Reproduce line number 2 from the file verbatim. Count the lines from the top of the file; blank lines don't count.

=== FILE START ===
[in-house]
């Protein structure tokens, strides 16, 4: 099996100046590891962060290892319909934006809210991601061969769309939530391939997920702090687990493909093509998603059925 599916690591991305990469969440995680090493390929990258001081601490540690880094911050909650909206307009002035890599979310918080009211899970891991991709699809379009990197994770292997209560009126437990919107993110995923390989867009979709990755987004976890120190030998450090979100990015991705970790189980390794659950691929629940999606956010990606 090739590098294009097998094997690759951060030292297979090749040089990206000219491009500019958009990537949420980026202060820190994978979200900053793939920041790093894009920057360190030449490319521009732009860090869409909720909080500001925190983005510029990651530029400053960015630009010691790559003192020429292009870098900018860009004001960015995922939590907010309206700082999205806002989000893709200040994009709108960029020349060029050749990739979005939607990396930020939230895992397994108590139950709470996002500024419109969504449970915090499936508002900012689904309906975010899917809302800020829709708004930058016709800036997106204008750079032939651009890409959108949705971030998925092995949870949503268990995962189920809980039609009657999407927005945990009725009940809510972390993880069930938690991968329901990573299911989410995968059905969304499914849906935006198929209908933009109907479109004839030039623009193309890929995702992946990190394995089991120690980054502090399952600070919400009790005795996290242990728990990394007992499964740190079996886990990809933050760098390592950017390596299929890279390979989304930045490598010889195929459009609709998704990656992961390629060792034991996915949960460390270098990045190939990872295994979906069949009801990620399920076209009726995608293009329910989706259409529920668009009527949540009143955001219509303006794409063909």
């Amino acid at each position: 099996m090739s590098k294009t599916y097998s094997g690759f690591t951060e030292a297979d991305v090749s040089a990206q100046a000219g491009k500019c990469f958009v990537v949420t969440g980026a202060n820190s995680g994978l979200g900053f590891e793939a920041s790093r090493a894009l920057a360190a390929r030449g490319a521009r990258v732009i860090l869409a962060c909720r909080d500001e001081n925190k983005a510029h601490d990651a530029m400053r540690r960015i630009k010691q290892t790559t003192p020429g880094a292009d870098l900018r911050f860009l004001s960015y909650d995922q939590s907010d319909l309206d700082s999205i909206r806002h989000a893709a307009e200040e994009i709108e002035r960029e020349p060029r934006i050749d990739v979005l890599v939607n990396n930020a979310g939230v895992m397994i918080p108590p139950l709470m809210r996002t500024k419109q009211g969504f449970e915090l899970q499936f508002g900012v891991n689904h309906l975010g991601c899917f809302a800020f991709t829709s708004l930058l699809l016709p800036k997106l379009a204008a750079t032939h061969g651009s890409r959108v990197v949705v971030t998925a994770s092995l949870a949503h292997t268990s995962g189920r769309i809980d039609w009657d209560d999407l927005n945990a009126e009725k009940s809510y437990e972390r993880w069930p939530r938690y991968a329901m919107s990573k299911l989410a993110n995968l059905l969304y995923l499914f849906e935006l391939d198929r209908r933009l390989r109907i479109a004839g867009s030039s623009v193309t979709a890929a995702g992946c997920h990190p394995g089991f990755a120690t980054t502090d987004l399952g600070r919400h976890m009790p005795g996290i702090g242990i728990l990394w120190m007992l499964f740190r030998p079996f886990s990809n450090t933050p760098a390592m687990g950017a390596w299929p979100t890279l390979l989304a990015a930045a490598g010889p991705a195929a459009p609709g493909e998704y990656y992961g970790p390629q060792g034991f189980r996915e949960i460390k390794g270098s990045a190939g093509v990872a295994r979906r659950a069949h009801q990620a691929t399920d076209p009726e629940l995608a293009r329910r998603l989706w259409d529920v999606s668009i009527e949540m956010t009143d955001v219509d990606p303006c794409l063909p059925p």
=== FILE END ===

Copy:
């Protein structure tokens, strides 16, 4: 099996100046590891962060290892319909934006809210991601061969769309939530391939997920702090687990493909093509998603059925 599916690591991305990469969440995680090493390929990258001081601490540690880094911050909650909206307009002035890599979310918080009211899970891991991709699809379009990197994770292997209560009126437990919107993110995923390989867009979709990755987004976890120190030998450090979100990015991705970790189980390794659950691929629940999606956010990606 090739590098294009097998094997690759951060030292297979090749040089990206000219491009500019958009990537949420980026202060820190994978979200900053793939920041790093894009920057360190030449490319521009732009860090869409909720909080500001925190983005510029990651530029400053960015630009010691790559003192020429292009870098900018860009004001960015995922939590907010309206700082999205806002989000893709200040994009709108960029020349060029050749990739979005939607990396930020939230895992397994108590139950709470996002500024419109969504449970915090499936508002900012689904309906975010899917809302800020829709708004930058016709800036997106204008750079032939651009890409959108949705971030998925092995949870949503268990995962189920809980039609009657999407927005945990009725009940809510972390993880069930938690991968329901990573299911989410995968059905969304499914849906935006198929209908933009109907479109004839030039623009193309890929995702992946990190394995089991120690980054502090399952600070919400009790005795996290242990728990990394007992499964740190079996886990990809933050760098390592950017390596299929890279390979989304930045490598010889195929459009609709998704990656992961390629060792034991996915949960460390270098990045190939990872295994979906069949009801990620399920076209009726995608293009329910989706259409529920668009009527949540009143955001219509303006794409063909």